The other day, my four-year-old was looking at a snail on the sidewalk whose shell was partially broken. He mentioned to me that he had a spare shell that he wanted to give to it “to make it better.” This was a fancy shell with the Spiderman logo painted on it. JJ had brought it home from the pet store several months ago and had been keeping it in his closet ever since.
It just so happens that this shell was never paid for.
JJ informed me that when we were at the store, he had put a fancy hermit crab shell in his shirt pocket–“It was my gray shirt with the yellow stripes,”–and that if I had noticed a lump in his pocket, he would have told me that he had just moved something from his pants pocket up to his shirt. Such was his plan.
But I never did notice. Not at the store, not when we got home, not after he stowed the Spiderman shell away in his closet. Not until he told me of it as we were looking at that snail with the broken shell the other day.
I had to make sure I was understanding things correctly:
Me: When did you get this shell with the Spiderman symbol on it? I don’t remember this.
JJ: A while ago. From the pet store. When I was 3 1/2.
Me: How much did it cost?
JJ: It didn’t cost anything! I just had it in my pocket.
Me: You know, everything at the store costs money; we have to pay for stuff there. When you take something out of the store without paying, that’s called stealing.
JJ: I didn’t steal it! I just had it in my pocket.
Me: OK. But you still took something from the store without paying for it.
JJ: I was just 3 1/2, not even 4!
Me: OK, we need to go get it, take it back to the store. No one paid for it so we shouldn’t have it. Let’s go now.
I was appalled that this happened, but I was trying not to lecture or shame. It was hard! I was trying to focus on the facts and on fixing this mistake. I wanted my son to know that telling me was the right thing to do, and that I will help him fix the situation. I want him to tell me about future mistakes, not hide them for fear of how I’ll respond.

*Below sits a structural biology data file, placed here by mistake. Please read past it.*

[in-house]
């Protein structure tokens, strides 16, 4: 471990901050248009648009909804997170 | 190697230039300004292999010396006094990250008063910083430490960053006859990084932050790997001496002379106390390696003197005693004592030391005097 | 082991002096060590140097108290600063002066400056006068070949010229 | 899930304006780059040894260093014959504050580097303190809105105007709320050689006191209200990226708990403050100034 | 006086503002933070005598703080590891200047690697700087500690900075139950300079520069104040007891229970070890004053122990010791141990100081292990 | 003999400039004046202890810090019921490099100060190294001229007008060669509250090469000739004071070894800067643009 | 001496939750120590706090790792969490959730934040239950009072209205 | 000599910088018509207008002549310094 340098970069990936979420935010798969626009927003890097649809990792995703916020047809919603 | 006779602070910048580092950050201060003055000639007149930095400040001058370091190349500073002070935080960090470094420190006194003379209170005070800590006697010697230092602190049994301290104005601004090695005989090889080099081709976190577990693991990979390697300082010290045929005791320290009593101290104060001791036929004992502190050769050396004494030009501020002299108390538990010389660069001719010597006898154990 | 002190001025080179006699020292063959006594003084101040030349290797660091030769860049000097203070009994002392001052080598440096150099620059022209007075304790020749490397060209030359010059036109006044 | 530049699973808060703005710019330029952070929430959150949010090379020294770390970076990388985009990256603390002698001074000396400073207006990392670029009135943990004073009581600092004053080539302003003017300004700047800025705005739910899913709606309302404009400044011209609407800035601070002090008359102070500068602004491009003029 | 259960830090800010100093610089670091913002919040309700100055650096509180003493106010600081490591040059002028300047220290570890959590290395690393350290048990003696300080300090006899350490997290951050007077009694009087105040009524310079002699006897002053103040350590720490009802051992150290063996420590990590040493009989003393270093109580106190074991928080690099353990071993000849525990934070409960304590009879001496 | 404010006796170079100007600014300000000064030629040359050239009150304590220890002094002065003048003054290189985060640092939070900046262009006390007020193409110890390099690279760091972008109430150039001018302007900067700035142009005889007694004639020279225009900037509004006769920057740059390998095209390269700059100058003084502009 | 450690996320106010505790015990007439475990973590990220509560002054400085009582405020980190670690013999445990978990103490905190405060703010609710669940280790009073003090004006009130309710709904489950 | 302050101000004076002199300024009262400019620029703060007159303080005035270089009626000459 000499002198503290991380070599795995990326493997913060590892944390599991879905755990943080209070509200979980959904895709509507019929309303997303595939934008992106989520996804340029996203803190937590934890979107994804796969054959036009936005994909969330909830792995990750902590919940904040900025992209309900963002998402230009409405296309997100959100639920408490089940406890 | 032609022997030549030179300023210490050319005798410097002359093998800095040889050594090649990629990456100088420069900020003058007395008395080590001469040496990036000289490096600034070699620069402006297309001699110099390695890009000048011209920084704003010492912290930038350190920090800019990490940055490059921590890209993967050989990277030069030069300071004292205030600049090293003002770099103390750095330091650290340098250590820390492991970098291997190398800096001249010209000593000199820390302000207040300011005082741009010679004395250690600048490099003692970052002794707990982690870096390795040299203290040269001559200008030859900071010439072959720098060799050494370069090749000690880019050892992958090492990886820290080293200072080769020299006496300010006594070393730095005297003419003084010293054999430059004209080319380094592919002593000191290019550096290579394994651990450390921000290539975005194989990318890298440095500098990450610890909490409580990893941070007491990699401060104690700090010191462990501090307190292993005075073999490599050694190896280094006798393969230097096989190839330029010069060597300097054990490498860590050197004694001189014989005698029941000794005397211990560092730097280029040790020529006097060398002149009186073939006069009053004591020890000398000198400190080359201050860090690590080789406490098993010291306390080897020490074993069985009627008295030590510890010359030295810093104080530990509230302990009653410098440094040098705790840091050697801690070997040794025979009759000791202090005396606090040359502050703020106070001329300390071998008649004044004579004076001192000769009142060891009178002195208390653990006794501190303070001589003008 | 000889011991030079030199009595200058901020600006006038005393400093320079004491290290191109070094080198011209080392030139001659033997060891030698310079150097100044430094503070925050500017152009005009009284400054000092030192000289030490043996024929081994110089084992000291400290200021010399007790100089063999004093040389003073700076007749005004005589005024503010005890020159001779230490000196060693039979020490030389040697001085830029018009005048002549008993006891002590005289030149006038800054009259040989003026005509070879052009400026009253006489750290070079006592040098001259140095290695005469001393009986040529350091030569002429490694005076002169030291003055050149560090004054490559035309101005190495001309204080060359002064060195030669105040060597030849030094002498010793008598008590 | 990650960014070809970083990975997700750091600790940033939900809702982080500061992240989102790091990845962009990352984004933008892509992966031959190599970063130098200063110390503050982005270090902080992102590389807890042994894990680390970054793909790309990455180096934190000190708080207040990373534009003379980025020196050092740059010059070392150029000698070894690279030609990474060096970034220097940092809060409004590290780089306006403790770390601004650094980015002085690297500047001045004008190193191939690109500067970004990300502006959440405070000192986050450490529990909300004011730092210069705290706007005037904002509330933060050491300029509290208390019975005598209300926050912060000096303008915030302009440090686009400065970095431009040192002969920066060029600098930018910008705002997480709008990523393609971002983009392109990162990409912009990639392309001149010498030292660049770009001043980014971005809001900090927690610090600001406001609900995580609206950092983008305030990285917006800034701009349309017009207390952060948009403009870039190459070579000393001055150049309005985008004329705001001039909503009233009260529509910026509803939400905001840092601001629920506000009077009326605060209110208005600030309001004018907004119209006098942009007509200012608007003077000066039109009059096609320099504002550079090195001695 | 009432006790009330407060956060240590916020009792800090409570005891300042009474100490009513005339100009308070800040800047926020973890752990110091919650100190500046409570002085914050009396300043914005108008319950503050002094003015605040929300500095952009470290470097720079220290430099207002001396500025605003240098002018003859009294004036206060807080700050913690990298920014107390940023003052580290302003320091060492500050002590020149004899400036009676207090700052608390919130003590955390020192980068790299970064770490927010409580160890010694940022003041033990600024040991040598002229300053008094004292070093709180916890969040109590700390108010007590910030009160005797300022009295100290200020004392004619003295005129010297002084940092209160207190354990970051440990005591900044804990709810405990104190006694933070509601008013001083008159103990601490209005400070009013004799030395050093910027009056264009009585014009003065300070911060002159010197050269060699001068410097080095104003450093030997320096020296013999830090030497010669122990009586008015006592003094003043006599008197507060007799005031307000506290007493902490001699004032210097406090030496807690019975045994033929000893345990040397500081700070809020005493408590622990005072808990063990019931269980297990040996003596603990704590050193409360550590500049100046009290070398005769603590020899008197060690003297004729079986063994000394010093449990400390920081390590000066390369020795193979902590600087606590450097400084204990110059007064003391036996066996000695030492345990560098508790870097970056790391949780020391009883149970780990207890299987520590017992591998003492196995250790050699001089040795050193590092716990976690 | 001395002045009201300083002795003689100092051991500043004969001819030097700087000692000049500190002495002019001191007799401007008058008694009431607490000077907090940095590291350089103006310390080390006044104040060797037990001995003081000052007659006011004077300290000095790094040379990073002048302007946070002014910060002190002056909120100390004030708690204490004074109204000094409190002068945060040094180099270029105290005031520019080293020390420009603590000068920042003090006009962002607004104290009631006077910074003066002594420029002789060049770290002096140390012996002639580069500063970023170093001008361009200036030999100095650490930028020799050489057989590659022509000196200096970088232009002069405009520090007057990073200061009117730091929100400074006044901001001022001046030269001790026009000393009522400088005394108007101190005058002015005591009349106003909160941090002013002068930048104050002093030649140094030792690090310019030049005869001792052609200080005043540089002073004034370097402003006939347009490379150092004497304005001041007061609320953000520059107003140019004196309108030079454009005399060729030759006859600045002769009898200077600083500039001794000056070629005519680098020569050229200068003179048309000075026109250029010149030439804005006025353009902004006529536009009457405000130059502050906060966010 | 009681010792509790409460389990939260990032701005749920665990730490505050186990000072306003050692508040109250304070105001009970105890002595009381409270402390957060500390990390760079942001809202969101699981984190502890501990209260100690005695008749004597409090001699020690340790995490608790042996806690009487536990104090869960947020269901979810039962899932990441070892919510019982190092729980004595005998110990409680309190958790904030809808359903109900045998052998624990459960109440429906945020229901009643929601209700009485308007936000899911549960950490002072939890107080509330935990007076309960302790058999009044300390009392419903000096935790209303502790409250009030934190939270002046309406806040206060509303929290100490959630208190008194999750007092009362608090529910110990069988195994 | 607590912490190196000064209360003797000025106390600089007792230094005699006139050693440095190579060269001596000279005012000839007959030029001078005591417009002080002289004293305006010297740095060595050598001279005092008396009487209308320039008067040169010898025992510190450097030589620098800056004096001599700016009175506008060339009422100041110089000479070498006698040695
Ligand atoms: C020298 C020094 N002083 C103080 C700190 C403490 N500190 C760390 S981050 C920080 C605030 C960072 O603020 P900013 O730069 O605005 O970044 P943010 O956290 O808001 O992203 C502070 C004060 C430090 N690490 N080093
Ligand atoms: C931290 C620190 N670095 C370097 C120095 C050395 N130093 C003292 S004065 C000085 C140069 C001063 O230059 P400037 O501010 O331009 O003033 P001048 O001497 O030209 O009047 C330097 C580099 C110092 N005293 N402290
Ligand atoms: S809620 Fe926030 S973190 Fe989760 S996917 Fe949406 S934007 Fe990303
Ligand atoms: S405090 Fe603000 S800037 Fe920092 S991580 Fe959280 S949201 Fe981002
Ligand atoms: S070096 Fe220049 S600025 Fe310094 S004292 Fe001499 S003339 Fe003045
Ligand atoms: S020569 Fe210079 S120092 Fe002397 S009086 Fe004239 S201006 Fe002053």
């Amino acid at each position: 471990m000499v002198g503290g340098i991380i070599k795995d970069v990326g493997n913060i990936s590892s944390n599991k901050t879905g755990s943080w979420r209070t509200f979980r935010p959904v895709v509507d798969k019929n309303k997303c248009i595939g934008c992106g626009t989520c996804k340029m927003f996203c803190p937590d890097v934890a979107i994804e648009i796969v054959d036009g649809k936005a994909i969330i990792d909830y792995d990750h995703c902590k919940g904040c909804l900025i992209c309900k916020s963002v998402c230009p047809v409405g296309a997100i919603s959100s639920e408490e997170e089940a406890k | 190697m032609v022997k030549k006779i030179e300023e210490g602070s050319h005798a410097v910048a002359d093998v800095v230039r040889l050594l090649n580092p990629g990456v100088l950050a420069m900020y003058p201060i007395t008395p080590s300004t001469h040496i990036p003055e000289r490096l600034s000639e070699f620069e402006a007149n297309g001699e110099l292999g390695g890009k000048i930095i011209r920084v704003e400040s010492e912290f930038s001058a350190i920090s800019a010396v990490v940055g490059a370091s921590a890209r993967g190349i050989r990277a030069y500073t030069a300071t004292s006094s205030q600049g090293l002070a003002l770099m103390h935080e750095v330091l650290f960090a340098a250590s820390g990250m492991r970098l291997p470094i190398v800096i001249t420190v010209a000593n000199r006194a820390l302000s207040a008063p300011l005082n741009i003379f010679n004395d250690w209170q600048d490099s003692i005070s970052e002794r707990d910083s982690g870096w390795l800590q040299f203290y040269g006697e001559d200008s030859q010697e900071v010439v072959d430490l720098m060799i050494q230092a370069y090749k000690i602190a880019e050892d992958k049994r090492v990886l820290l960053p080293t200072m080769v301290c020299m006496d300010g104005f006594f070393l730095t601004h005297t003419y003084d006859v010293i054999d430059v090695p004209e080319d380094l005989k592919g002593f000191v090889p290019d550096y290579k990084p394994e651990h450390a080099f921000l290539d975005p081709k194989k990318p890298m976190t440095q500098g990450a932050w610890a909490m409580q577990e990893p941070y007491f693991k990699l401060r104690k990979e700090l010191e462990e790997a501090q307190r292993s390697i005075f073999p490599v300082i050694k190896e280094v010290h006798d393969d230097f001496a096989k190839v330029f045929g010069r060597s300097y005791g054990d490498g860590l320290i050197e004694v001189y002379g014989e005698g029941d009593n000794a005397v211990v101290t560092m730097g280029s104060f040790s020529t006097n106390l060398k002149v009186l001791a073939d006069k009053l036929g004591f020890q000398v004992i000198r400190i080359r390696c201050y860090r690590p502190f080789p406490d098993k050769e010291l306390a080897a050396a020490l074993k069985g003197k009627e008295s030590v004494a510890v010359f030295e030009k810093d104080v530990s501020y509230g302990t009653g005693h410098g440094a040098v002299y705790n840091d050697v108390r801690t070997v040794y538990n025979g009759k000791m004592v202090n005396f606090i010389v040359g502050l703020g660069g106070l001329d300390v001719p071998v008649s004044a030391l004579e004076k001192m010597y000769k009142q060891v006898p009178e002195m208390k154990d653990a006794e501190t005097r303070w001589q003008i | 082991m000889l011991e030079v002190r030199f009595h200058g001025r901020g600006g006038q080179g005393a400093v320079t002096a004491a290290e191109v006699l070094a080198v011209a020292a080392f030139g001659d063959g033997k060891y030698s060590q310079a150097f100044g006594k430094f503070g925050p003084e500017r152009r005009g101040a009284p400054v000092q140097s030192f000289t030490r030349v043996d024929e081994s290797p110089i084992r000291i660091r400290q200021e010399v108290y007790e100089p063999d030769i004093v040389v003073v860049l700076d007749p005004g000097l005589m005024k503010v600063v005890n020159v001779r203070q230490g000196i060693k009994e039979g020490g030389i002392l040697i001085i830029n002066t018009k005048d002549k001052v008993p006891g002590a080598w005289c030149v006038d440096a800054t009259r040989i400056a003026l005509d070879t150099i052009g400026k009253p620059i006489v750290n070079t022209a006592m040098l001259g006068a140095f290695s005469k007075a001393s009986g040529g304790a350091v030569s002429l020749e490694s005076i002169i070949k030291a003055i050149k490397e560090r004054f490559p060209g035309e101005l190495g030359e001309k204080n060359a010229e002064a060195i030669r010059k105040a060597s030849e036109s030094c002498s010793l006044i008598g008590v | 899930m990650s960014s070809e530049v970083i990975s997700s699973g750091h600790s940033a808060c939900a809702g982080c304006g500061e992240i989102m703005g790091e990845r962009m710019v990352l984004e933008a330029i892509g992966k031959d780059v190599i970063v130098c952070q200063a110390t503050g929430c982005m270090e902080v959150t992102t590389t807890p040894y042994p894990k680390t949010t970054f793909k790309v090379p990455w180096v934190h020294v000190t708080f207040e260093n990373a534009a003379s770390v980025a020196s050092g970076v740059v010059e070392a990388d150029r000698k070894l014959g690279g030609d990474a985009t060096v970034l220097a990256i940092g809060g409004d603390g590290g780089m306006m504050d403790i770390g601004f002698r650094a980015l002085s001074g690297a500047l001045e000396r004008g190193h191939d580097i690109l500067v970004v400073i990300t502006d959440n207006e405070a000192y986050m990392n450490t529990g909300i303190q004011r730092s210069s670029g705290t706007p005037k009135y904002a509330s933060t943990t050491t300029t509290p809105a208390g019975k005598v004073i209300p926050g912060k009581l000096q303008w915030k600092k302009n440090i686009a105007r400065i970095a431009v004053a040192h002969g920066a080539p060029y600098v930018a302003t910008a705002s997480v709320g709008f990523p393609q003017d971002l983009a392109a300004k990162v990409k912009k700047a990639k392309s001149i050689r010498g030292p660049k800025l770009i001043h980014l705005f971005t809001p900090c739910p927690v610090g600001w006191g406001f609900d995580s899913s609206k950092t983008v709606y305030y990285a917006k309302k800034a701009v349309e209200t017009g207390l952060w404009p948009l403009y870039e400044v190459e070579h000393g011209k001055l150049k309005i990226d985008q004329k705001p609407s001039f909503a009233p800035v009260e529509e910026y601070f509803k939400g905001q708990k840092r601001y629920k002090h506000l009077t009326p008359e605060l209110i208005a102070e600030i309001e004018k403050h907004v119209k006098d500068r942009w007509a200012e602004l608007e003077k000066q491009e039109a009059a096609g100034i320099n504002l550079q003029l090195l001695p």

So we abandoned our snail-watching and headed straight home to fetch the shell. Despite JJ ransacking his entire closet, it wasn’t anywhere to be found. I was actually a little surprised, as he had been so sure of its exact placement, but after all, it had been several months since it had found its way in there. I said, “We have to go to the pet store anyway. Grab your wallet.”
As we drove, I told JJ that it was a mistake to take the shell without paying for it, and we needed to fix it. We either needed to give the shell back or give the store the money for it. Since we didn’t have the shell to give back, he can pay the money for it.
Panic overtook him for an instant “No! What if I don’t have enough?” What I think he really meant was, “What if I have to use all of my money?”
I didn’t know how much JJ had in his wallet, but I figured he had a couple of dollars at least. I also couldn’t imagine that a hermit crab shell could cost more than about eighty cents. But I said anyway, “If it costs more money than what you have, I will lend you the rest, so we can pay the store right now.”
The pet store cashier was happy to assist us as I explained to him that we were there to fix a mistake. JJ relayed to him the events of the spiderman crab shell (“It happened when I was only 3 1/2”). The guy was able to ring up the shell without a receipt, using the code for “extra crab shell”…at $4.99. Yikes. Now I wasn’t sure if he really did have enough to cover it. But we counted out a total of four dollar bills from his wallet, then as much change as he had to add up to $4.99. It took 3 weeks-worth of JJ’s allowance to fix this mistake.
JJ paid for the shell without a word. He was silent the whole ride back home. Again, I resisted the temptation to lecture about “lessons learned.” It was a powerful lesson indeed, having to literally empty his wallet for something he doesn’t even have.
I couldn’t wait to get home and give my son a huge hug. I ran around the car to open his door before he had a chance to hop out on his own like he usually does. I stopped him and scooped him into my arms. He hugged me right back. Tight. We stood there in the garage like that for a while, and I told him how much I love him and that he did a very hard thing. “We had a problem, and you fixed it. You did the very rightest right thing of all.” He relaxed and smiled, then hugged me even harder. “Yeah,” he said. “I did.”